April 2, 2018—Wall Street is racking up wins in Congress that are sure to increase the risk of the widely forecast next financial blowout. In addition to the passage of S. 2155 , which loosened capital and reporting requirements for 25 of the 38 largest banks in the United States, and the appointment of financial officials dedicated to lighter regulation, Congress has now passed the Small Business Credit Availability Act as part of the Omnibus Budget Bill.
The Small Business Credit Availability Act amends a 1940’s law which limited the leverage which a class of investment firms called Business Development Companies can exercise. An article by David Dayen of the Nation on March 22 unravels the story. He writes:
BDCs are tax-exempt vehicles largely created, owned, and operated by private-equity firms. These entities raise money through stock exchanges and are supposed to provide capital for small- and medium-sized businesses. In reality, many of their holdings are in financial companies and exotic derivatives.
With this provision, BDCs could borrow twice as much money as they hold in equity, compared to a 1:1 relationship under current rules. This increase in leverage increases returns and risk-if you gamble with someone else’s money and win, you make more for yourself, but if you lose, you have nothing to pay back the lenders. …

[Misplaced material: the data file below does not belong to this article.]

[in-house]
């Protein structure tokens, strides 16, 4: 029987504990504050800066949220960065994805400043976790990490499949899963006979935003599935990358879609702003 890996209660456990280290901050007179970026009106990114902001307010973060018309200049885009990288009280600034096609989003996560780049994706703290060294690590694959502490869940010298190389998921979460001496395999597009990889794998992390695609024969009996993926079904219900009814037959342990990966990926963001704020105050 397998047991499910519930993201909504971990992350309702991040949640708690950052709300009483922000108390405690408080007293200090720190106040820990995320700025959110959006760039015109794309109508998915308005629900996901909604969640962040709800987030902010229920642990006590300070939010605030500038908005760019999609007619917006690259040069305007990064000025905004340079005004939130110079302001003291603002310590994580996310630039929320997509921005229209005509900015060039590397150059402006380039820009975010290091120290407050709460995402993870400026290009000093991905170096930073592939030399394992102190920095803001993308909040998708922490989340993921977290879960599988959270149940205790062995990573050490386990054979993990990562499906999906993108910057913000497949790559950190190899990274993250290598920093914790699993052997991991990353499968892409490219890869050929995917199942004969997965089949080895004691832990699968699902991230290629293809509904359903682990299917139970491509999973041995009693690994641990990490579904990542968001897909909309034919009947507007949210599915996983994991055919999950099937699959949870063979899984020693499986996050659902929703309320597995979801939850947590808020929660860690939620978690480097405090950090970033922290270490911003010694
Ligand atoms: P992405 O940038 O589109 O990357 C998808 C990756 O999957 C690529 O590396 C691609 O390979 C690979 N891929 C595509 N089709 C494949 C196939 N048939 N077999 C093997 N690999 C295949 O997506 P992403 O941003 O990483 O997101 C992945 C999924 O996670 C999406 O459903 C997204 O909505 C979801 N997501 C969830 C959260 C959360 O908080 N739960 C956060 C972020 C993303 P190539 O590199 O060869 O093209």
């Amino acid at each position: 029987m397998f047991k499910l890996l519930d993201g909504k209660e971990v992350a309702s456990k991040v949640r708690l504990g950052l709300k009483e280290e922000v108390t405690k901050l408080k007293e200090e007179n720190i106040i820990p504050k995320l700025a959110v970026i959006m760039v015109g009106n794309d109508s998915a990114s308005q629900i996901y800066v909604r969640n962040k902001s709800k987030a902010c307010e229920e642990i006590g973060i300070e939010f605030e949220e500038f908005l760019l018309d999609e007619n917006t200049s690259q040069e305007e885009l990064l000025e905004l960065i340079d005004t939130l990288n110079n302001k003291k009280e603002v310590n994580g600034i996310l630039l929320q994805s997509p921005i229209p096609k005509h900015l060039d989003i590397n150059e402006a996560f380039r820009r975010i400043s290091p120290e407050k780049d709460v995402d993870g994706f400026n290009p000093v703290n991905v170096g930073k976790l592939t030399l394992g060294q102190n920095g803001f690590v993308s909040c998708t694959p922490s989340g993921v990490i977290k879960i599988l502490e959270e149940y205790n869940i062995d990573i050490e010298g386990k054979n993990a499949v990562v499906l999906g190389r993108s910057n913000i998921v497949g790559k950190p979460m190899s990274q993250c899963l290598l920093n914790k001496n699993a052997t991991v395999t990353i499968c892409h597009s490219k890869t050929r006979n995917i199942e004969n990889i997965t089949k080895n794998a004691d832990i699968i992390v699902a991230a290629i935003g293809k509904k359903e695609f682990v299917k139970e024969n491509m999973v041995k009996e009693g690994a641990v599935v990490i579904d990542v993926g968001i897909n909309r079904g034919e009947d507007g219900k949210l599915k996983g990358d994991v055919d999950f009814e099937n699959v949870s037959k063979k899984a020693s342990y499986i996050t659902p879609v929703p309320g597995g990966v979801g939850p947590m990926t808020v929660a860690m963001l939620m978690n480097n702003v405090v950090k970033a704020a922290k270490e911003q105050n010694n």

While this is bad news for ordinary investors in BDC stock, who will be more at risk of losing their investments, it’s great for the private equity players who own BDCs and charge fees to those investors. Ares Capital, one of the largest BDC parent companies, spent $1.44 million between 2012 and 2015 lobbying for this change, according to the labor union UniteHere. Apollo and Carlyle Group, two private-equity giants, would also benefit. Bloomberg puts the potential profit increase at 20 percent.
That’s a windfall for investment firms that have a knack for destroying companies. Toys “R” Us, liquidating its stores despite a significant market share in toy sales, is owned by private equity. So is Claire’s, which just filed for bankruptcy, and other recent bankruptcy victims like Payless, The Limited, Wet Seal, Gymboree, Tops Markets, and Southeastern Grocers, parent company of Winn-Dixie.
Dayan argues that deregulatory legislation like this, combined with laxer enforcement by the Fed, SEC, FDIC, and Comptroller of the Currency, represents a dangerous erosion of protections against a new crisis. He compares it to the 20 year campaign by Wall Street to destroy Glass-Steagall, which culminated in its destruction in 1999—only to help bring on the 2007-8 blowout. Bit by bit, the financial safety net is being eroded.